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America’s Vanishing Yiddish Tradition

Dan Cheely 29 November 2007 2 Comments

Many gentile Americans under 50 don’t know what Yiddish is. More’s the pity. Yiddish is an anglicization of a Germanic word for “Jewish.” The Yiddish language was the dialect spoken by the Jews of central and eastern Europe, and was a unique combination of German and Hebrew, written with Hebrew letters. Before the restoration of Hebrew as a spoken language, it was the household language of Jews in western, central and eastern Europe.

Beginning with the pogroms of the late 19th and early 20th century, tens of thousands of European Jews emigrated to America. Non-English speaking at first, with very limited resources, and with no support network whatsoever, they very rapidly adapted to America and became remarkably successful in a very short time.

How did they do it? How did this group who didn’t speak English, and didn’t profess a version of the overwhelmingly predominant religion of American Protestantism become so much a part of American life so quickly? I think it was because certain core values of the Yiddish tradition were extremely effective in helping its members to thrive once they were free to operate.

Family, realism, hard work, education, frugality, love of freedom, compassion, humor, and tradition itself all were values that traveled out of the ghetto with the Yiddish immigrants. They had learned the utility of these great ideals the hard way. Without them, they simply would not have survived. But bringing these values, deep within their souls, with them to the new world, they had the power to make the most of the possibilities they had here.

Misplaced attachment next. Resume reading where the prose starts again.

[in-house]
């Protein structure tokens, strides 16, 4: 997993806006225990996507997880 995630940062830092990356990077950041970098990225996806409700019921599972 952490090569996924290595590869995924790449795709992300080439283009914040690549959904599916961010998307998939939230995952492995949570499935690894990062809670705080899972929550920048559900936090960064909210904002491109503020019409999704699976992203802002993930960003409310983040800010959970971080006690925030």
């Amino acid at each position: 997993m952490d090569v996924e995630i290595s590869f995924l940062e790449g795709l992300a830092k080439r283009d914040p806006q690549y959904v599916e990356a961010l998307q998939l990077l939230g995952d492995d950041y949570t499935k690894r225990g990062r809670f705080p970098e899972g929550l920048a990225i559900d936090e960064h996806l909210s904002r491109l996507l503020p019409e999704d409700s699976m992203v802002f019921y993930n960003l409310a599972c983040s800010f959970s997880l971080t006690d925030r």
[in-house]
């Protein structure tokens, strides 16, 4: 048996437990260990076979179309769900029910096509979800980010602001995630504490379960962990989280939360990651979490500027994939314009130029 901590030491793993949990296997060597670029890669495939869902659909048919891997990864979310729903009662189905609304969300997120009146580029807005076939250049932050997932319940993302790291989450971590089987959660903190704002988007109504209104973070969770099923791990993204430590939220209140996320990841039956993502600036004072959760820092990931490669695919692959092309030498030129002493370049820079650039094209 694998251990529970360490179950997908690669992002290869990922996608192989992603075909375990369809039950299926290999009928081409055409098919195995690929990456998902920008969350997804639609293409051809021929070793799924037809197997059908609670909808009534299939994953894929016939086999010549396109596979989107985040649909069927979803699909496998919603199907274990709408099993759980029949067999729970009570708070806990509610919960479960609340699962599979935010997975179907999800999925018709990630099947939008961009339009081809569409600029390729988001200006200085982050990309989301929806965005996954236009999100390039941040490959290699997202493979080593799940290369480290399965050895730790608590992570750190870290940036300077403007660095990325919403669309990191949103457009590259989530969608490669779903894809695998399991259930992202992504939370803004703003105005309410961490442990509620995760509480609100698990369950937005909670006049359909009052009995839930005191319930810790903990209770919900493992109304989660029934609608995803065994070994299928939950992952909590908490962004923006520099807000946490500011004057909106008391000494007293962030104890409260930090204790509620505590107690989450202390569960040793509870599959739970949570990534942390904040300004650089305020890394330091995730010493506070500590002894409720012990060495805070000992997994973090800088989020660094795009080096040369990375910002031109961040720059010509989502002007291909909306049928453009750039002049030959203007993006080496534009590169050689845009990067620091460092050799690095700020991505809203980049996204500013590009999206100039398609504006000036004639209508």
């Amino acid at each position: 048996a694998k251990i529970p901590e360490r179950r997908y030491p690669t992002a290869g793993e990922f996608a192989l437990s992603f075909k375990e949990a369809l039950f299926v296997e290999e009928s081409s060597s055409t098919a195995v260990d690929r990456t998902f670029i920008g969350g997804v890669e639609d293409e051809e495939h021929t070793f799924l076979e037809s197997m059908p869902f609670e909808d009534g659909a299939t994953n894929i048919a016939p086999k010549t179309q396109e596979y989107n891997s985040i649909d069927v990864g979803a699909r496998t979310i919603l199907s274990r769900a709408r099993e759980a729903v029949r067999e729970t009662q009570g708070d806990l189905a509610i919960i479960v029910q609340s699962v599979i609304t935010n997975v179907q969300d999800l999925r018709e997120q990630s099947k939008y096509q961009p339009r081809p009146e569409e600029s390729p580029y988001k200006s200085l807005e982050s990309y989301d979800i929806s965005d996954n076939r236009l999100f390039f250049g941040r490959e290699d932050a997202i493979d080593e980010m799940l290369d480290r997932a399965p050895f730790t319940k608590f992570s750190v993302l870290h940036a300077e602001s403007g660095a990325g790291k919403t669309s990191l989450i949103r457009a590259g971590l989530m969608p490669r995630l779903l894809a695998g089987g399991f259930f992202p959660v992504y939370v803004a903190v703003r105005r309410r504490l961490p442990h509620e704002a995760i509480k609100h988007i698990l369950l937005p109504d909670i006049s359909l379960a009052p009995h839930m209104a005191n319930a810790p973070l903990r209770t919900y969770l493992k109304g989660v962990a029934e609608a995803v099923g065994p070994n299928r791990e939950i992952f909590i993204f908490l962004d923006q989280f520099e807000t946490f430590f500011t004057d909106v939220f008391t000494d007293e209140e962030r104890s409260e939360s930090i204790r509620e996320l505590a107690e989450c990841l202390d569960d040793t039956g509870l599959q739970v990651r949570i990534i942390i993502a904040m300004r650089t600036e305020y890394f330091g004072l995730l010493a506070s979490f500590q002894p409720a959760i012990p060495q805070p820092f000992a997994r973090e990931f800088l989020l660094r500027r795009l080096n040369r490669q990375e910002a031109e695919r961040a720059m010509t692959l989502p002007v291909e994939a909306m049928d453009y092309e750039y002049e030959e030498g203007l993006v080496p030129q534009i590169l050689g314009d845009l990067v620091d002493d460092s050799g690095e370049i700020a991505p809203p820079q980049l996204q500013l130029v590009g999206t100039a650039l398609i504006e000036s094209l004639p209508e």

Family gave them inner stability and security.

Realism to analyze effectively the multitude of real opportunities their new country and economy offered them.

Hard work from the knowledge they could not depend on anyone else to do for them what they needed to do for their own betterment.

Higher education magnified their abilities and inner assets in a way no tyrant could ever remove from their possession.

Frugality helped them keep most of what they earned to build for the future.

Freedom gave them the opportunity to succeed on merit, and they loved America for it, and wanted to see it spread to others. Co

Compassion naturally arose from the knowledge that they and their relatives had often been given a bad shake through no fault of their own. They sympathized with others who found themselves in a similar situation.

Humor carried them through hard times. It helped them avoid getting crushed spiritually by the arrogance and pomposity of others, but also just helped them enjoy the fullness of the gift of life they loved. It was tradition which taught them all of this.

These were classic core Yiddish values every Jewish kid heard his grandmother and grandfather tell him, often with lots of colorful, illustrative stories from real life.

I can’t help but think that, just like good chicken soup, it’s all good for goyim.


Dan Cheely, a lawyer (partner at Cheely, O’Flaherty & Ayres, Chicago) and historian, teaches a popular course on the history of Christendom with emphasis on its Judeo heritage.


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